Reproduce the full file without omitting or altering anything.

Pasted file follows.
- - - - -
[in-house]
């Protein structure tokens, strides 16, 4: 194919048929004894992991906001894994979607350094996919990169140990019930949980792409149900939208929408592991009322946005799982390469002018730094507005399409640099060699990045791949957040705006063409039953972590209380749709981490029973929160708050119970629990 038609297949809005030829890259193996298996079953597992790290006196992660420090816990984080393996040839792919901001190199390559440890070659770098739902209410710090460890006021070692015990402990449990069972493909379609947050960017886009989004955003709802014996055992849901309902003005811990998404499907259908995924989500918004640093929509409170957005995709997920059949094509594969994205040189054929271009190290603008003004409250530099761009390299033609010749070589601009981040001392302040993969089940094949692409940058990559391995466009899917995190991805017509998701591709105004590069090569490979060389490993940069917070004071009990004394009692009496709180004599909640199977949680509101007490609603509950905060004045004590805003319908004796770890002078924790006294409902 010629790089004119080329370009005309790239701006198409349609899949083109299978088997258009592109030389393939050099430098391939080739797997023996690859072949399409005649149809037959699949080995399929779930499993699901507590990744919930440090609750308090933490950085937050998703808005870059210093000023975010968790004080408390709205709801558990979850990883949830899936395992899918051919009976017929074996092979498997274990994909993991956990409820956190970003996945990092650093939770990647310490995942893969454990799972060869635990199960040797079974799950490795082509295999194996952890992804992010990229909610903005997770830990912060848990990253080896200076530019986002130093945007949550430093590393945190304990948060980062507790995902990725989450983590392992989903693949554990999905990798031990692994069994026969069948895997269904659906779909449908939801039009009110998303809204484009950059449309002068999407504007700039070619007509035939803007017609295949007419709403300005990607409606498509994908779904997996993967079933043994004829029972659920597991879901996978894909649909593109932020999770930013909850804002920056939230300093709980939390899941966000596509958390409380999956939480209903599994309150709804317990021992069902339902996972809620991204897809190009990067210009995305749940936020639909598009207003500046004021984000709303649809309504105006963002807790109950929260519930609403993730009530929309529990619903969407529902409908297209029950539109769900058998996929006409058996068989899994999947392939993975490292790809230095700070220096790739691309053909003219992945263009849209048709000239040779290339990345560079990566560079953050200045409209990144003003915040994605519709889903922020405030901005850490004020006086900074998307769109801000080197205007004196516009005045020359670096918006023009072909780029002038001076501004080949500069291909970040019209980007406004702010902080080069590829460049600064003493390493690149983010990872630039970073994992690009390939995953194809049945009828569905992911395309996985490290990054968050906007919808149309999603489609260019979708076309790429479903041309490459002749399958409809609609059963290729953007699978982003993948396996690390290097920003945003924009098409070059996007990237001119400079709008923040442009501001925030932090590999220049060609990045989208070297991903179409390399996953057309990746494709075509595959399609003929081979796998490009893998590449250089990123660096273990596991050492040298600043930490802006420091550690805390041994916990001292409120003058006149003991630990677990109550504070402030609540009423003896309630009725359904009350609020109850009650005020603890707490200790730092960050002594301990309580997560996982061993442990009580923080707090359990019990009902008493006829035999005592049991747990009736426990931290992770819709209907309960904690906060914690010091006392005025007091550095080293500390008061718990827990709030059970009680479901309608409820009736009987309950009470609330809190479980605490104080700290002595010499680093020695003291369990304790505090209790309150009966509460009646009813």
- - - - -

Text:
[in-house]
């Protein structure tokens, strides 16, 4: 194919048929004894992991906001894994979607350094996919990169140990019930949980792409149900939208929408592991009322946005799982390469002018730094507005399409640099060699990045791949957040705006063409039953972590209380749709981490029973929160708050119970629990 038609297949809005030829890259193996298996079953597992790290006196992660420090816990984080393996040839792919901001190199390559440890070659770098739902209410710090460890006021070692015990402990449990069972493909379609947050960017886009989004955003709802014996055992849901309902003005811990998404499907259908995924989500918004640093929509409170957005995709997920059949094509594969994205040189054929271009190290603008003004409250530099761009390299033609010749070589601009981040001392302040993969089940094949692409940058990559391995466009899917995190991805017509998701591709105004590069090569490979060389490993940069917070004071009990004394009692009496709180004599909640199977949680509101007490609603509950905060004045004590805003319908004796770890002078924790006294409902 010629790089004119080329370009005309790239701006198409349609899949083109299978088997258009592109030389393939050099430098391939080739797997023996690859072949399409005649149809037959699949080995399929779930499993699901507590990744919930440090609750308090933490950085937050998703808005870059210093000023975010968790004080408390709205709801558990979850990883949830899936395992899918051919009976017929074996092979498997274990994909993991956990409820956190970003996945990092650093939770990647310490995942893969454990799972060869635990199960040797079974799950490795082509295999194996952890992804992010990229909610903005997770830990912060848990990253080896200076530019986002130093945007949550430093590393945190304990948060980062507790995902990725989450983590392992989903693949554990999905990798031990692994069994026969069948895997269904659906779909449908939801039009009110998303809204484009950059449309002068999407504007700039070619007509035939803007017609295949007419709403300005990607409606498509994908779904997996993967079933043994004829029972659920597991879901996978894909649909593109932020999770930013909850804002920056939230300093709980939390899941966000596509958390409380999956939480209903599994309150709804317990021992069902339902996972809620991204897809190009990067210009995305749940936020639909598009207003500046004021984000709303649809309504105006963002807790109950929260519930609403993730009530929309529990619903969407529902409908297209029950539109769900058998996929006409058996068989899994999947392939993975490292790809230095700070220096790739691309053909003219992945263009849209048709000239040779290339990345560079990566560079953050200045409209990144003003915040994605519709889903922020405030901005850490004020006086900074998307769109801000080197205007004196516009005045020359670096918006023009072909780029002038001076501004080949500069291909970040019209980007406004702010902080080069590829460049600064003493390493690149983010990872630039970073994992690009390939995953194809049945009828569905992911395309996985490290990054968050906007919808149309999603489609260019979708076309790429479903041309490459002749399958409809609609059963290729953007699978982003993948396996690390290097920003945003924009098409070059996007990237001119400079709008923040442009501001925030932090590999220049060609990045989208070297991903179409390399996953057309990746494709075509595959399609003929081979796998490009893998590449250089990123660096273990596991050492040298600043930490802006420091550690805390041994916990001292409120003058006149003991630990677990109550504070402030609540009423003896309630009725359904009350609020109850009650005020603890707490200790730092960050002594301990309580997560996982061993442990009580923080707090359990019990009902008493006829035999005592049991747990009736426990931290992770819709209907309960904690906060914690010091006392005025007091550095080293500390008061718990827990709030059970009680479901309608409820009736009987309950009470609330809190479980605490104080700290002595010499680093020695003291369990304790505090209790309150009966509460009646009813």